WSW: Famed Julian Bond's Activism Extended to SW Michigan in His Final Years

Aug 17, 2015

Julian Bond's Saturday death was announced Sunday morning on the web page of the Southern Poverty Law Center, for which he served as its founding president.
Credit Southern Poverty Law Center website

Longtime civil-rights champion Julian Bond who died Saturday from complications from vascular disease spoke last year at Albion College, giving an interview to WMUK in advance of that lecture. Today we air a half-hour version of it on our WestSouthwest public affairs show.

The 75-year-old NAACP chairman emeritus had his hands in many high-profile organizations fighting for racial equality for African-Americans but in later years added activism on behalf of the LGBT community. In that January 2014 interview with WMUK's Earlene McMichael, Bond explained why he's an ardent supporter for same-sex marriage, noting that one of the lead organizers of the historic 1963 March on Washington D.C. was an openly gay man. Over the years, Bond had also become a strong advocate for environmental issues.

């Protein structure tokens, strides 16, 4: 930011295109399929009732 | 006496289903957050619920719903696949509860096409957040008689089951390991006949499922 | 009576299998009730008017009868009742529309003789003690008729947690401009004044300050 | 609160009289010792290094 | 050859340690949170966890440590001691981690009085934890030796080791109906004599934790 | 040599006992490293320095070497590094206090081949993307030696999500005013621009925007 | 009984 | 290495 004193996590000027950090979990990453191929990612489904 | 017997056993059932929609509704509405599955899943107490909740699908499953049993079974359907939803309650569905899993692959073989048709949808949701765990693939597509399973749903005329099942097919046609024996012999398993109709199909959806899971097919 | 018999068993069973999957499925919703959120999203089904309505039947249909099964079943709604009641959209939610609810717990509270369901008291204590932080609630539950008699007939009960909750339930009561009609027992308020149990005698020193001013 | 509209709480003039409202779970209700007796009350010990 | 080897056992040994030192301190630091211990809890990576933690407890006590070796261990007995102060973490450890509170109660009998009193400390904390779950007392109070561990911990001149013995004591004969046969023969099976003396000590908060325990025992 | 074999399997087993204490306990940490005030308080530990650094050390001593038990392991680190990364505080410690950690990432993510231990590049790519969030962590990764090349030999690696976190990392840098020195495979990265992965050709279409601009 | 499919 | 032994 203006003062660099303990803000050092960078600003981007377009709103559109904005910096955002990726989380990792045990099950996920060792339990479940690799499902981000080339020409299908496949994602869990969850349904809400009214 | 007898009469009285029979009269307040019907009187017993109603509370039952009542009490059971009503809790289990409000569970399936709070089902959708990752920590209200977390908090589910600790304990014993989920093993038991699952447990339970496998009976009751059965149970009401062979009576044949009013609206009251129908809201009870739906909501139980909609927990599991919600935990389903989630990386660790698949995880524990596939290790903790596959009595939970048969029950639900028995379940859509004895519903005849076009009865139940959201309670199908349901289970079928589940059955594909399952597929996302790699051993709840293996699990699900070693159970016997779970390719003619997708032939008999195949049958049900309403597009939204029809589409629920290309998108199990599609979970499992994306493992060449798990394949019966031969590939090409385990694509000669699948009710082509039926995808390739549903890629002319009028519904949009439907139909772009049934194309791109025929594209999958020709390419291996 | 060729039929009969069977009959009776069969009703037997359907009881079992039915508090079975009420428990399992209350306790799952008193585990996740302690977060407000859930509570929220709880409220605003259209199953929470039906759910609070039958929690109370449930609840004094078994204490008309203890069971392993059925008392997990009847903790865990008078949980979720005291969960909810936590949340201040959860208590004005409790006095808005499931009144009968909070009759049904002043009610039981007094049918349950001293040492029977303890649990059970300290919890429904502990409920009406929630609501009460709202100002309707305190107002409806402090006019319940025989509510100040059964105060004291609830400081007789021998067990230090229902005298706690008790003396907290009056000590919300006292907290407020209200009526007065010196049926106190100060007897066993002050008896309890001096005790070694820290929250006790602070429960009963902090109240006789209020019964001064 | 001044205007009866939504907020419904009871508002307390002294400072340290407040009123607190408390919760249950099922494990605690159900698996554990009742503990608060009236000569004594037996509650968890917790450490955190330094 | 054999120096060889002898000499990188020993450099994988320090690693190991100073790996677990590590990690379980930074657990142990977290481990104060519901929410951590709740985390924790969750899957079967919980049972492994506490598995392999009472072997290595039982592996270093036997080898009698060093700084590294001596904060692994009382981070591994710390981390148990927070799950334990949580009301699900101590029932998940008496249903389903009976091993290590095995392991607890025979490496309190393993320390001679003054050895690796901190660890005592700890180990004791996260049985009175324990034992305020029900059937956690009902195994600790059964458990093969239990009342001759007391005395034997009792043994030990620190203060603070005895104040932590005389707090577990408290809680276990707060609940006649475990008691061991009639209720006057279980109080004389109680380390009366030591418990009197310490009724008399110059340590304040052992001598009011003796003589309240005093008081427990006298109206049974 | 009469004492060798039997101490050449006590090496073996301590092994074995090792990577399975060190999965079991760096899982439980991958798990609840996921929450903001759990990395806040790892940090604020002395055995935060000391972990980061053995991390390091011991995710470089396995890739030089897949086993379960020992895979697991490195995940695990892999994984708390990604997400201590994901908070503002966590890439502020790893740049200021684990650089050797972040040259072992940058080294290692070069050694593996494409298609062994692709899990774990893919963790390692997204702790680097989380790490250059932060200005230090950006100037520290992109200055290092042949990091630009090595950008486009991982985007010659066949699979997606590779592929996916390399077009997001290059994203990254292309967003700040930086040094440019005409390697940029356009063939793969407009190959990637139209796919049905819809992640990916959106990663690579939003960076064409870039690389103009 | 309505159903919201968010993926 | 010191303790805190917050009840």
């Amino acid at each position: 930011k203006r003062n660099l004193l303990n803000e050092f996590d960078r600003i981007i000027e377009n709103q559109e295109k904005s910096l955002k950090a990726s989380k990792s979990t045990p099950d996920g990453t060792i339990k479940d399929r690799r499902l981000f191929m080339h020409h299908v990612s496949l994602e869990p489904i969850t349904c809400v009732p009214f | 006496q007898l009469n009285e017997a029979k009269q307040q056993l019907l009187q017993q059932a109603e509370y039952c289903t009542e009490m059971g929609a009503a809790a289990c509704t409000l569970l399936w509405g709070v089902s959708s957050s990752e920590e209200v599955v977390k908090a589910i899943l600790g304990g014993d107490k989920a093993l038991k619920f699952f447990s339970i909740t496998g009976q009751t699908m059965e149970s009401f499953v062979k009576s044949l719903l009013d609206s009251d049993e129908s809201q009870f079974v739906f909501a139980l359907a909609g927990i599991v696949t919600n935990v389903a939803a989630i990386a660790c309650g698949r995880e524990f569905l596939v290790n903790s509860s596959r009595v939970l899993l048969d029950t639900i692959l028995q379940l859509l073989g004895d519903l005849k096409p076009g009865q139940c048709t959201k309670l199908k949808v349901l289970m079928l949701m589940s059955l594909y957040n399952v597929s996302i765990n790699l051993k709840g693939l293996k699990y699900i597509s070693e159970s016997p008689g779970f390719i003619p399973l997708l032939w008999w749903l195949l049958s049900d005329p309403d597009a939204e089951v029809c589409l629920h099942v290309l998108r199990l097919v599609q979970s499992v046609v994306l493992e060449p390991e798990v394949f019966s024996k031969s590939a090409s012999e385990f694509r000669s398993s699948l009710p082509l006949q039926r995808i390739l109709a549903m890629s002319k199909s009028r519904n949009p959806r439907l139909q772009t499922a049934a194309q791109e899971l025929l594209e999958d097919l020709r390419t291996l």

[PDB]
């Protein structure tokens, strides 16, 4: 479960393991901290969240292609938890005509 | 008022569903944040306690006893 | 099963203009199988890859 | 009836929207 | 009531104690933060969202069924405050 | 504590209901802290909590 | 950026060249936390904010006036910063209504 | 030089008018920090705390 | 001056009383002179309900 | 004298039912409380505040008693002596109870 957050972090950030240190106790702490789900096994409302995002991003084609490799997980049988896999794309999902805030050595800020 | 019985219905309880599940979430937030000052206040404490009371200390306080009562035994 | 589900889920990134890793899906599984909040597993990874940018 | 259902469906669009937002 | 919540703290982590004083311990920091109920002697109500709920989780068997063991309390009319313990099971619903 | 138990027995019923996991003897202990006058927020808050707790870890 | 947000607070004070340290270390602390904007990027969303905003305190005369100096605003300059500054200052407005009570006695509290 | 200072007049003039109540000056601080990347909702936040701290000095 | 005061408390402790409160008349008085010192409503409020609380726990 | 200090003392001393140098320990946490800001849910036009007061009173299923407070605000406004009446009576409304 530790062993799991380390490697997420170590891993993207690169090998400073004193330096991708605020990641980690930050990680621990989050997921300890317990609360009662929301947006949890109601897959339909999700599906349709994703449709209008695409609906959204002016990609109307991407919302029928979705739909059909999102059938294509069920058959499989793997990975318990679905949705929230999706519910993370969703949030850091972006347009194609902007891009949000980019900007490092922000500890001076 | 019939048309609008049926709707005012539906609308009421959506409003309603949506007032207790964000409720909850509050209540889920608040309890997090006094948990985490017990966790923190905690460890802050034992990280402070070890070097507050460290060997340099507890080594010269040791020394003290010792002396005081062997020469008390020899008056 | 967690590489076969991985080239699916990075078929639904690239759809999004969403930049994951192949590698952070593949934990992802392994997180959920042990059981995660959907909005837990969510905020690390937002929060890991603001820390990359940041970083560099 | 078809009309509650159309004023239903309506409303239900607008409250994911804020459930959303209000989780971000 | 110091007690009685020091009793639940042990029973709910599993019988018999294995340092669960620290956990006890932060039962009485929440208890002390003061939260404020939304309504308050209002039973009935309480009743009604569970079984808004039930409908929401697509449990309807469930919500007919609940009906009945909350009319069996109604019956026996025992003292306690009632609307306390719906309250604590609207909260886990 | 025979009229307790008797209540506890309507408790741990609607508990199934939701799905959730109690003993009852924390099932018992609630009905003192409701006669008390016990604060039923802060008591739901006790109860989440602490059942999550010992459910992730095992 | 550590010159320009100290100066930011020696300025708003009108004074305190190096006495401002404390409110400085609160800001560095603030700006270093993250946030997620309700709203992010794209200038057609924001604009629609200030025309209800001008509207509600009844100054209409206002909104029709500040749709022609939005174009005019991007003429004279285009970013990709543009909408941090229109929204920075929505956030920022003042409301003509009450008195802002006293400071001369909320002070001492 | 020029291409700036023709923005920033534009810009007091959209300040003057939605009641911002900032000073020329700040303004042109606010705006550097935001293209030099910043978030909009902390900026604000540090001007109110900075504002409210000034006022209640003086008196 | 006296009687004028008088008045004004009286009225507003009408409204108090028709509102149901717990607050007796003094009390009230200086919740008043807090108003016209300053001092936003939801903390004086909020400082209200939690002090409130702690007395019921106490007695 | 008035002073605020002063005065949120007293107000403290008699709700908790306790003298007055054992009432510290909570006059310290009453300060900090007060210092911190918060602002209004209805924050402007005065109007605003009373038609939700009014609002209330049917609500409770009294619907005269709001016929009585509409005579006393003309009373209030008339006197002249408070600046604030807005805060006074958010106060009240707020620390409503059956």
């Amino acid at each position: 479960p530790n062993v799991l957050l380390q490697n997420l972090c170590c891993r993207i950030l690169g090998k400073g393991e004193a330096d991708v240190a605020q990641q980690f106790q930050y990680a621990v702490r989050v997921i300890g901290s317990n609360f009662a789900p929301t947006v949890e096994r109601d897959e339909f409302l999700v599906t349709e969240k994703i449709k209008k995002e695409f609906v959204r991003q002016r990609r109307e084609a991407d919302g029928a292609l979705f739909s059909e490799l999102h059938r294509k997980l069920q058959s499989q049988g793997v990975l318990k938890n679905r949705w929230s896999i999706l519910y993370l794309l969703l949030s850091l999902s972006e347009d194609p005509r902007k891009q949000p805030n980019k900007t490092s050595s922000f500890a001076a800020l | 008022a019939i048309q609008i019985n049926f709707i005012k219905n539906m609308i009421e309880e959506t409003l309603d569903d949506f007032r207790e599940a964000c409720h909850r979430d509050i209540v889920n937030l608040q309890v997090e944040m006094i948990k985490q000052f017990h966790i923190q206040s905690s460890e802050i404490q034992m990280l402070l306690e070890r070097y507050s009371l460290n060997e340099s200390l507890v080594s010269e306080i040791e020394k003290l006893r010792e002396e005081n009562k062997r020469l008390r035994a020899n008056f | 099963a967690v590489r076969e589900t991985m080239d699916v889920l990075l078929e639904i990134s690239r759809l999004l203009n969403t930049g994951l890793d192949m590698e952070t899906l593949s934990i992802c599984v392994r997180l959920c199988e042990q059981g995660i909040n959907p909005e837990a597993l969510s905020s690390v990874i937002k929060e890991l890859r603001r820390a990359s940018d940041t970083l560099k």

Julian Bond's activism dates back to his days as a Morehouse College student in Atlanta, and lasted right up through his death. As a college student, Julian Bond helped found the Student Non-Violent Coordinating Committee that was a co-sponsor on the '63 March on Washington where Dr. Martin Luther King delivered his famous "I Have a Dream" speech. Bond once had King as a college professor, and later became an associate of his.

WestSouthwest aired at 9:30 a.m. today (8/17), with a repeat broadcast at 3:30 p.m.